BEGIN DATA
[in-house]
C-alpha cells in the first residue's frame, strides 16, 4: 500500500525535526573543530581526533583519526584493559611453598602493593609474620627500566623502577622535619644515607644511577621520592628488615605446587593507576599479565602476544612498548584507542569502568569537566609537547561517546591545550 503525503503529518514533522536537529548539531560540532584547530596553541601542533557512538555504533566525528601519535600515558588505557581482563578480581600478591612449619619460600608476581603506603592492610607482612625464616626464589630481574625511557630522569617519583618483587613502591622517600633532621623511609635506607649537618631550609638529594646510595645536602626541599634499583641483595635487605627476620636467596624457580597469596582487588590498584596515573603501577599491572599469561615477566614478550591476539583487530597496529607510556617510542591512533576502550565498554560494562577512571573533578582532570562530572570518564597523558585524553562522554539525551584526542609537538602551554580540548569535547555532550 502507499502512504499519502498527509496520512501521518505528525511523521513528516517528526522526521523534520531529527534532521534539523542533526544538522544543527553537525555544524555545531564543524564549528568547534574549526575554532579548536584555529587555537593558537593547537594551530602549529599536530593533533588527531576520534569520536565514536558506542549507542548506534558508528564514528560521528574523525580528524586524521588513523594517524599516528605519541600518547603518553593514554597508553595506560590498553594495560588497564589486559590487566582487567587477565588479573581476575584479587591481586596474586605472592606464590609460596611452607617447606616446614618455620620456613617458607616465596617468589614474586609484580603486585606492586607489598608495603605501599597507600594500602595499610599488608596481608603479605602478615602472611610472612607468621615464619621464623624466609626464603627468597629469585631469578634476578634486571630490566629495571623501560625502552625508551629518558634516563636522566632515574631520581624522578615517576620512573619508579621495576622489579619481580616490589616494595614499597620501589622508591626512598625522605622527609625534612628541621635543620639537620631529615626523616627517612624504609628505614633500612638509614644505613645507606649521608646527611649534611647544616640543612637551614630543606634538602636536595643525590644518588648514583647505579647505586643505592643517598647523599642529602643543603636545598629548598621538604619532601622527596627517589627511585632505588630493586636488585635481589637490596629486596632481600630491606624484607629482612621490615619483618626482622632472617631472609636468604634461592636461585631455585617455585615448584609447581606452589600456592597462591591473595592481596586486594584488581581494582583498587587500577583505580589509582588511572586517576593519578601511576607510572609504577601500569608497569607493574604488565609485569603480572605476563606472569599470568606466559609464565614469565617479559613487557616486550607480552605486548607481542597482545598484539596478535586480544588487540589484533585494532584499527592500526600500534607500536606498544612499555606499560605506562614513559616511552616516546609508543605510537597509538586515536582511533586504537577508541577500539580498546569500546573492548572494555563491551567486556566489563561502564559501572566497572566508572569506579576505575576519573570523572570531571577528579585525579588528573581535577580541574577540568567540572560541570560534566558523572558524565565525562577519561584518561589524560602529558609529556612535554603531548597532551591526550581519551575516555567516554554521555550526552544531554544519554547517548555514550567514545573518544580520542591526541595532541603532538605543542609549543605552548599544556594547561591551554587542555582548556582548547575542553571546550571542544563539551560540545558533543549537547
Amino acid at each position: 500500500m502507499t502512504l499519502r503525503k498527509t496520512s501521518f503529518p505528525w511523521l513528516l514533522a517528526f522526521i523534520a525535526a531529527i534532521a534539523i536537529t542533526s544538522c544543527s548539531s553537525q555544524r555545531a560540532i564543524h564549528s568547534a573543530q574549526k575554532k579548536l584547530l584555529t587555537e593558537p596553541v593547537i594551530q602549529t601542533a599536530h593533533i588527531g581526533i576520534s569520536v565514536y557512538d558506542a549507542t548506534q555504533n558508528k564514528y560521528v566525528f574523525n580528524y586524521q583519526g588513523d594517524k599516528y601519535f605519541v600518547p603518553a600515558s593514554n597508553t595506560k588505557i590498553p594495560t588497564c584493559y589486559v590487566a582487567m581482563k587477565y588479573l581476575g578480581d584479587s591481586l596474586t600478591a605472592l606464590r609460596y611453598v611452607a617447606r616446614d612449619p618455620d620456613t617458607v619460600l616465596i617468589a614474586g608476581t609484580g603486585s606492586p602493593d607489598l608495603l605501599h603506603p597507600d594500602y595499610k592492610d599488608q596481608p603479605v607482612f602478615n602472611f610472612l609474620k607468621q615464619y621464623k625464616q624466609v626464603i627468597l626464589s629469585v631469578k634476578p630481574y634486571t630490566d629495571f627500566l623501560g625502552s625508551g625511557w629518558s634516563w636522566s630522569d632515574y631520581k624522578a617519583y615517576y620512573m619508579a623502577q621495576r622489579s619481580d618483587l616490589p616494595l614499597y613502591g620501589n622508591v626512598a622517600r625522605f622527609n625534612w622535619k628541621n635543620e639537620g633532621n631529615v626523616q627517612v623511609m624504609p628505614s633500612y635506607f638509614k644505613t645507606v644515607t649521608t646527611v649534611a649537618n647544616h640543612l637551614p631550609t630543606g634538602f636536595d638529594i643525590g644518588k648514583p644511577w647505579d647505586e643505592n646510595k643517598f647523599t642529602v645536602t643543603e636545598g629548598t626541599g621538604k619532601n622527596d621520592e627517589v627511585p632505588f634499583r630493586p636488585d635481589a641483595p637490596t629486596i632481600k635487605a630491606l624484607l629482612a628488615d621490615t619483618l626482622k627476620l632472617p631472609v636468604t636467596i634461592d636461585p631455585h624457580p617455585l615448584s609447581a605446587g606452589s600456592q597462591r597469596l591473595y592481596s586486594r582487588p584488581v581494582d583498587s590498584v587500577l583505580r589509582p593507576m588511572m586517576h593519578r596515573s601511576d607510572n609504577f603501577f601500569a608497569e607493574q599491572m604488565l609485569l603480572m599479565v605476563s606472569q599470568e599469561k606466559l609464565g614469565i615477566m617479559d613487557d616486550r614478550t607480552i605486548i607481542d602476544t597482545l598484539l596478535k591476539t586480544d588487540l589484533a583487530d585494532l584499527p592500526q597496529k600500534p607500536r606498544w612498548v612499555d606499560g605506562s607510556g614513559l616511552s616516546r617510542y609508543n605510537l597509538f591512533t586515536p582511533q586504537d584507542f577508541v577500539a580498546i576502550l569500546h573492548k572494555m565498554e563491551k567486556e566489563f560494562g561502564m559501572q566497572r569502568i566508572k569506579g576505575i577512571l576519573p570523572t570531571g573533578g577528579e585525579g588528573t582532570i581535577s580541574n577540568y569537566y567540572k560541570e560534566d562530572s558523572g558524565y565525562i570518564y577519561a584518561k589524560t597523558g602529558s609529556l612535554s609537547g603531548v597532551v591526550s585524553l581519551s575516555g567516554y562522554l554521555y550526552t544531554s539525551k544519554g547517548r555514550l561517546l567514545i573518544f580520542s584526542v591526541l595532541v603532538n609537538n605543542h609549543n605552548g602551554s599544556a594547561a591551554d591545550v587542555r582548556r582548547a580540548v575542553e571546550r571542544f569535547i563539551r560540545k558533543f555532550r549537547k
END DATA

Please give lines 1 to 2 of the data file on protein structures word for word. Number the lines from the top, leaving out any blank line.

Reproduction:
[in-house]
C-alpha cells in the first residue's frame, strides 16, 4: 500500500525535526573543530581526533583519526584493559611453598602493593609474620627500566623502577622535619644515607644511577621520592628488615605446587593507576599479565602476544612498548584507542569502568569537566609537547561517546591545550 503525503503529518514533522536537529548539531560540532584547530596553541601542533557512538555504533566525528601519535600515558588505557581482563578480581600478591612449619619460600608476581603506603592492610607482612625464616626464589630481574625511557630522569617519583618483587613502591622517600633532621623511609635506607649537618631550609638529594646510595645536602626541599634499583641483595635487605627476620636467596624457580597469596582487588590498584596515573603501577599491572599469561615477566614478550591476539583487530597496529607510556617510542591512533576502550565498554560494562577512571573533578582532570562530572570518564597523558585524553562522554539525551584526542609537538602551554580540548569535547555532550 502507499502512504499519502498527509496520512501521518505528525511523521513528516517528526522526521523534520531529527534532521534539523542533526544538522544543527553537525555544524555545531564543524564549528568547534574549526575554532579548536584555529587555537593558537593547537594551530602549529599536530593533533588527531576520534569520536565514536558506542549507542548506534558508528564514528560521528574523525580528524586524521588513523594517524599516528605519541600518547603518553593514554597508553595506560590498553594495560588497564589486559590487566582487567587477565588479573581476575584479587591481586596474586605472592606464590609460596611452607617447606616446614618455620620456613617458607616465596617468589614474586609484580603486585606492586607489598608495603605501599597507600594500602595499610599488608596481608603479605602478615602472611610472612607468621615464619621464623624466609626464603627468597629469585631469578634476578634486571630490566629495571623501560625502552625508551629518558634516563636522566632515574631520581624522578615517576620512573619508579621495576622489579619481580616490589616494595614499597620501589622508591626512598625522605622527609625534612628541621635543620639537620631529615626523616627517612624504609628505614633500612638509614644505613645507606649521608646527611649534611647544616640543612637551614630543606634538602636536595643525590644518588648514583647505579647505586643505592643517598647523599642529602643543603636545598629548598621538604619532601622527596627517589627511585632505588630493586636488585635481589637490596629486596632481600630491606624484607629482612621490615619483618626482622632472617631472609636468604634461592636461585631455585617455585615448584609447581606452589600456592597462591591473595592481596586486594584488581581494582583498587587500577583505580589509582588511572586517576593519578601511576607510572609504577601500569608497569607493574604488565609485569603480572605476563606472569599470568606466559609464565614469565617479559613487557616486550607480552605486548607481542597482545598484539596478535586480544588487540589484533585494532584499527592500526600500534607500536606498544612499555606499560605506562614513559616511552616516546609508543605510537597509538586515536582511533586504537577508541577500539580498546569500546573492548572494555563491551567486556566489563561502564559501572566497572566508572569506579576505575576519573570523572570531571577528579585525579588528573581535577580541574577540568567540572560541570560534566558523572558524565565525562577519561584518561589524560602529558609529556612535554603531548597532551591526550581519551575516555567516554554521555550526552544531554544519554547517548555514550567514545573518544580520542591526541595532541603532538605543542609549543605552548599544556594547561591551554587542555582548556582548547575542553571546550571542544563539551560540545558533543549537547